If you're running OS X 10.5, you're probably aware of the new "data detectors" feature in Mail (and in iChat via a Terminal command). Data detectors see dates, times, and addresses in e-mails, and provide the ability to add those items to iCal or your Address Book, as appropriate.
When Mail's data detectors find a date or time in the body of an e-mail, a dashed box and drop-down arrow will appear when the mouse hovers over that data; click the mouse, and a drop-down menu appears with two options: Create New iCal Event and Show This Date in iCal. If you choose to create a new iCal event, a dialog box that resembles the standard iCal "add an event" box appears as a pop-up within Mail. Enter the event's location, calendar, alarm, and other data, then click Add to iCal to send the event off to iCal.
While this is very useful, there are some limitations. The pop-up box in Mail lacks some of the fields you'll find in the same box in iCal--attachments, attendees, and URL are all missing, for instance. Also, you can't add multiple alarms to events created with this dialog box in Mail. To do these things, you'd typically add the event to iCal, switch to iCal, find the newly-added event, and then edit it as needed.
But there's a better way, thanks to the power of the Option key--and you have not one but two chances to use it in Mail (and in iChat, if you've enabled data detectors there, too). If you know right away that you'd like to use iCal to edit the event you'll be adding from Mail, press and hold the Option key before clicking on the triangle in the data detector box. With the Option key held down, the pop-up menu will read Create New Event in iCal (instead of Create New iCal Event). When selected from the pop-up menu, iCal will launch (if it's not running), and then create a new event based on the information you clicked on in Mail. Click the Edit button to edit all the typical iCal fields for an event, then click Done.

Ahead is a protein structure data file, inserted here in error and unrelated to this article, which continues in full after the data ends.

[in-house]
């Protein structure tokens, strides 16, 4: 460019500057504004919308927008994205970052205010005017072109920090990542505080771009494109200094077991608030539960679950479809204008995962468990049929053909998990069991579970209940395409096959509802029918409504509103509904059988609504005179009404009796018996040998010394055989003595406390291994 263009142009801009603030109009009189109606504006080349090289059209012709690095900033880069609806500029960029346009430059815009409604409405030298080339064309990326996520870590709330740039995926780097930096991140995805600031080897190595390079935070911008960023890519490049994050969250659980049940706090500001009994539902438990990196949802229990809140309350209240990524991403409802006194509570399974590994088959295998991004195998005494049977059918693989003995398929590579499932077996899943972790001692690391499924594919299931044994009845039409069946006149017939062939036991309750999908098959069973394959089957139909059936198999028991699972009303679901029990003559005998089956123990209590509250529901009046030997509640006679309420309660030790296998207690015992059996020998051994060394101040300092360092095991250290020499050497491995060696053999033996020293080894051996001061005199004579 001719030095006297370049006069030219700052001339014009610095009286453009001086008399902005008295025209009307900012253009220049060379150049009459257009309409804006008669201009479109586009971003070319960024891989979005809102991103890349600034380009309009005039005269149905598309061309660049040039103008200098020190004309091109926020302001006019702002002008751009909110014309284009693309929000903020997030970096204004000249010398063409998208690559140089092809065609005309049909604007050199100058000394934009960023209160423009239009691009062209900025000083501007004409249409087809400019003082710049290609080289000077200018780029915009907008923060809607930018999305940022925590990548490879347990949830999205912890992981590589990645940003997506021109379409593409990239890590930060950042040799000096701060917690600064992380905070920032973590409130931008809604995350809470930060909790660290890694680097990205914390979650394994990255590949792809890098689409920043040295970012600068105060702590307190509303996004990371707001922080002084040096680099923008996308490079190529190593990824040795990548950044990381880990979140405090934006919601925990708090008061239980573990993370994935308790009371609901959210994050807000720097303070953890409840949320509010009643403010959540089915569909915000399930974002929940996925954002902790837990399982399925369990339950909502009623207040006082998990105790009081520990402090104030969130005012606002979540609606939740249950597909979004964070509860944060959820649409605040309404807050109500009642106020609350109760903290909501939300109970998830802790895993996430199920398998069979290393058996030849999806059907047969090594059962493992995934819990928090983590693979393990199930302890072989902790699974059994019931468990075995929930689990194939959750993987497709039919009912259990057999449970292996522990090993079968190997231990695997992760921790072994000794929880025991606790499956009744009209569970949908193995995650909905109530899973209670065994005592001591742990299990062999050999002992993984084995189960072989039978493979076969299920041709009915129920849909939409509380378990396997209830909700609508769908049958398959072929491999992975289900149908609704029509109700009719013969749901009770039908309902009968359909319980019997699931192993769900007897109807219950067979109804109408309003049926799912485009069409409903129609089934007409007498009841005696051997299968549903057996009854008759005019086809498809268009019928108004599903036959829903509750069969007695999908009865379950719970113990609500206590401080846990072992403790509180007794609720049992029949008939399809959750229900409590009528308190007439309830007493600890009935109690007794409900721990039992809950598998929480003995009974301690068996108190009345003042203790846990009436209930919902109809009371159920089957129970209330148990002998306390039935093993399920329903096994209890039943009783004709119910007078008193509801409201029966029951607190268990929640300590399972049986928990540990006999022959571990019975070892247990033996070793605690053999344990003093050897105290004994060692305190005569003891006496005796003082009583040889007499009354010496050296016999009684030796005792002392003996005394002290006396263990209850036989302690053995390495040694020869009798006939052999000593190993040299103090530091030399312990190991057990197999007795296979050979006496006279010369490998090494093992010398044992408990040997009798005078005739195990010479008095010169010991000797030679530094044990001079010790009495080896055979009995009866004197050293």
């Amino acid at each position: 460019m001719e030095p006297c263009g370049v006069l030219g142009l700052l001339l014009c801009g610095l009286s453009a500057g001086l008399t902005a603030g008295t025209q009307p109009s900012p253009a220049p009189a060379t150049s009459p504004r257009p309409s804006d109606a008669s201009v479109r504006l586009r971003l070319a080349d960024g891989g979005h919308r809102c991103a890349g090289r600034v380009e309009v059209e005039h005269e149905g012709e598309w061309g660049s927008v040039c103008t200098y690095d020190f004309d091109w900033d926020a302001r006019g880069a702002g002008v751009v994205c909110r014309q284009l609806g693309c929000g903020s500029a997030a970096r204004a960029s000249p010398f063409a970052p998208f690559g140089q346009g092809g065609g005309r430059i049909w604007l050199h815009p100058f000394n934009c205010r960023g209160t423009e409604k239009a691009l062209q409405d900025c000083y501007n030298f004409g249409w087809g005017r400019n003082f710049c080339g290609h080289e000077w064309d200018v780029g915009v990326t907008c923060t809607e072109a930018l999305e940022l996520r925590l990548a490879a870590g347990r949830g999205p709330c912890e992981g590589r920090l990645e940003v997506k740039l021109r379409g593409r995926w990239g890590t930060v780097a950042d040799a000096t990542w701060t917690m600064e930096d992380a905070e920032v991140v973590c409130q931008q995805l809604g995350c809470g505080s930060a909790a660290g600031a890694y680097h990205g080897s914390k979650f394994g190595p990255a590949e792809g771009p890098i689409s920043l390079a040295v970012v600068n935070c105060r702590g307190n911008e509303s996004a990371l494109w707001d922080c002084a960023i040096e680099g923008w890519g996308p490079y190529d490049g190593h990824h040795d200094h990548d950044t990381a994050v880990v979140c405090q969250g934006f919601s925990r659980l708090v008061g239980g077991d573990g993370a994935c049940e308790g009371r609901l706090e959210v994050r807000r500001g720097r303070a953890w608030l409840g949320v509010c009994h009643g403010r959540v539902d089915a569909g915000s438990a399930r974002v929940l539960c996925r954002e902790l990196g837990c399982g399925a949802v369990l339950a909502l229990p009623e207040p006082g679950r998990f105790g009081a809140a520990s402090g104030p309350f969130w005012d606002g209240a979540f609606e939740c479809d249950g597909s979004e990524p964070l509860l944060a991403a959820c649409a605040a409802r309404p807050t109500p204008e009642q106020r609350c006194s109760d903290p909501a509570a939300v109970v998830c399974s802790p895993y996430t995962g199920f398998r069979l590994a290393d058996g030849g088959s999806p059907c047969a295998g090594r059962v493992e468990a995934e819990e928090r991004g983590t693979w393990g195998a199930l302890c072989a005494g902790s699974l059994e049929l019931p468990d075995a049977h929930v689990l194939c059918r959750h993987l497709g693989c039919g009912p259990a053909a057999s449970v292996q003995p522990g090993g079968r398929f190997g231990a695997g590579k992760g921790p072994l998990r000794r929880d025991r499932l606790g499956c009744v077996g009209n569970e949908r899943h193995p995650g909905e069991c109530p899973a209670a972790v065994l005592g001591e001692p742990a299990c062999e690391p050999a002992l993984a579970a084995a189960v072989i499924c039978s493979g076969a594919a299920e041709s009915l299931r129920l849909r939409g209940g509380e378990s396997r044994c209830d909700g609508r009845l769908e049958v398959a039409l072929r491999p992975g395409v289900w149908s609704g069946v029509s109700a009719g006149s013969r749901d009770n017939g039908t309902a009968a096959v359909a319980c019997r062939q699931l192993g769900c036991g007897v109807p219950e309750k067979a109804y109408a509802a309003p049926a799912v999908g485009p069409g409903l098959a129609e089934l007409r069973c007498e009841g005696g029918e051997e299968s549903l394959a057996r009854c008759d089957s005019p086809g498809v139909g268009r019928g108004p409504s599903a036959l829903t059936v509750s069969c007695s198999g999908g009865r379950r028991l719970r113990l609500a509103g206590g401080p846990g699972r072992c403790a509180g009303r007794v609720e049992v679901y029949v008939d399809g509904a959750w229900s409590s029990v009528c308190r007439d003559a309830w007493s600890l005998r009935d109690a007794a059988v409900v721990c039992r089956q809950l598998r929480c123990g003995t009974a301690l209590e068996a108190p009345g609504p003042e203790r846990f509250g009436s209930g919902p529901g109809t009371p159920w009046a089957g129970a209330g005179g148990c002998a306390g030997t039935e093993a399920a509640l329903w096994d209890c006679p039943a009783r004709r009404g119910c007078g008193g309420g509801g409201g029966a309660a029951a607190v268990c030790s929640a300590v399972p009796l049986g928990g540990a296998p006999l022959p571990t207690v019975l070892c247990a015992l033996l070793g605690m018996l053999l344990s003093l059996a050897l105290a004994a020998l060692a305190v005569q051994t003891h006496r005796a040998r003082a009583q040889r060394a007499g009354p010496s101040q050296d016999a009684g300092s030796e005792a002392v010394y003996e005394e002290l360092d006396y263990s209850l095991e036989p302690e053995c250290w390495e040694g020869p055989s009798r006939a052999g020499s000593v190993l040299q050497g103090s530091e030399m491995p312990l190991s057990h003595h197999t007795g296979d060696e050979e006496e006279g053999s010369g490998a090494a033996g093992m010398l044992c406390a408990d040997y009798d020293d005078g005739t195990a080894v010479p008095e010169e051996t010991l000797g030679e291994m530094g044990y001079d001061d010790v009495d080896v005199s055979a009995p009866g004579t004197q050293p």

But what if you didn't realize you wanted all the data fields when you selected the Create New iCal Event menu item? As it turns out, you can press Option even after the new event dialog box is on the screen--when the Option key is down, the Add to iCal confirmation button will change to read Edit in iCal. Click that button, and the event will open in iCal, where (annoyingly) you still have to actually click the Edit button to edit the entry.
In either case, using the Option key is a nice timesaver when compared to manually switching to iCal and finding the event you've just added.
This story, "Edit Mail's Data Detector ICal Events in ICal" was originally published by Macworld.